Pink Ribbon Pride: Breast Cancer Survival Stories
Breast cancer is one of the most terrifying diagnoses for women. But these women beat it and now wear their pink ribbons with pride!
Breast Cancer usually starts with finding a lump in the boobs with a mammogram or an ultrasound. The fear and stress start to set in when faced with the uncertainty of it being benign or malignant. For many moms and women, we see it as a death sentence. But we also want to share the stories of women who found power and strength after their diagnoses. They took it upon themselves to carry on fighting in honor of Breast Cancer Awareness Month.
When Breast Cancer Reared Its Ugly Head
Every story with bad news usually starts with rage. “I was angry. Not at God, not at the Universe. There was no why-me and all that. Cancer runs in my immediate and extended family, and I was generally trying to live a healthy life, though I wasn’t depriving myself either. I guess I was angry because I felt that I was doing many things “right” and I still “developed” cancer,” says Owen Santos, now on her 6th Cancerversary.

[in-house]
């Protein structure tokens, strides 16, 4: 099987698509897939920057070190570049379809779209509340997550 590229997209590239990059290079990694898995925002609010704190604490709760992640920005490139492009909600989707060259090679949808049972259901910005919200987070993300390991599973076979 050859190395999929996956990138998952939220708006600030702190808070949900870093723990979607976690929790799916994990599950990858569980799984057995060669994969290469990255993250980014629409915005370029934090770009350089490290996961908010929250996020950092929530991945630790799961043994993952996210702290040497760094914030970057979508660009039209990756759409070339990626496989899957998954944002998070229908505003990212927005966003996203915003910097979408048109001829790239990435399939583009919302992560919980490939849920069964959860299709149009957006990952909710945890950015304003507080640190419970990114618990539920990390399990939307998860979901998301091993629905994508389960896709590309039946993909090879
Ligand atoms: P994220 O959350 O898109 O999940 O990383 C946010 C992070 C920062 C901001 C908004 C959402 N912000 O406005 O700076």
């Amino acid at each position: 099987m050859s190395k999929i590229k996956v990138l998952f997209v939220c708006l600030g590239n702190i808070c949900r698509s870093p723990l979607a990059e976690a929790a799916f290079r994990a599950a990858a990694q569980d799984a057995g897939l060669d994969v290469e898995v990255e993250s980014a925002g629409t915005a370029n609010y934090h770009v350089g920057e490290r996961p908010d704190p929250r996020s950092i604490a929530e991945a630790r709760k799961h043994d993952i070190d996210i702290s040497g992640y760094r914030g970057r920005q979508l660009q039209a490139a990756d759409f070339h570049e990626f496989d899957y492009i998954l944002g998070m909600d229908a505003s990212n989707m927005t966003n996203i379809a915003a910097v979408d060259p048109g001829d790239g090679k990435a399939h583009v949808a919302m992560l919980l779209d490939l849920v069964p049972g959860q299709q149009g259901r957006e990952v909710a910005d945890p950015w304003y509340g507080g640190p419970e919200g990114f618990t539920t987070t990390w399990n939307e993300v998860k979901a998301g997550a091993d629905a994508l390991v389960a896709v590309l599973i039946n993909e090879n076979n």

But for others like Eva, it was fear. “Immediately after getting the news, I went to the guest room where there was an altar and I knelt down, prayed, and cried. I asked, “Why me?” My children were still young — third-year and first-year high school back then. It was really a feeling of powerlessness,” shares Eva who survived her bout with Breast Cancer 13 years ago.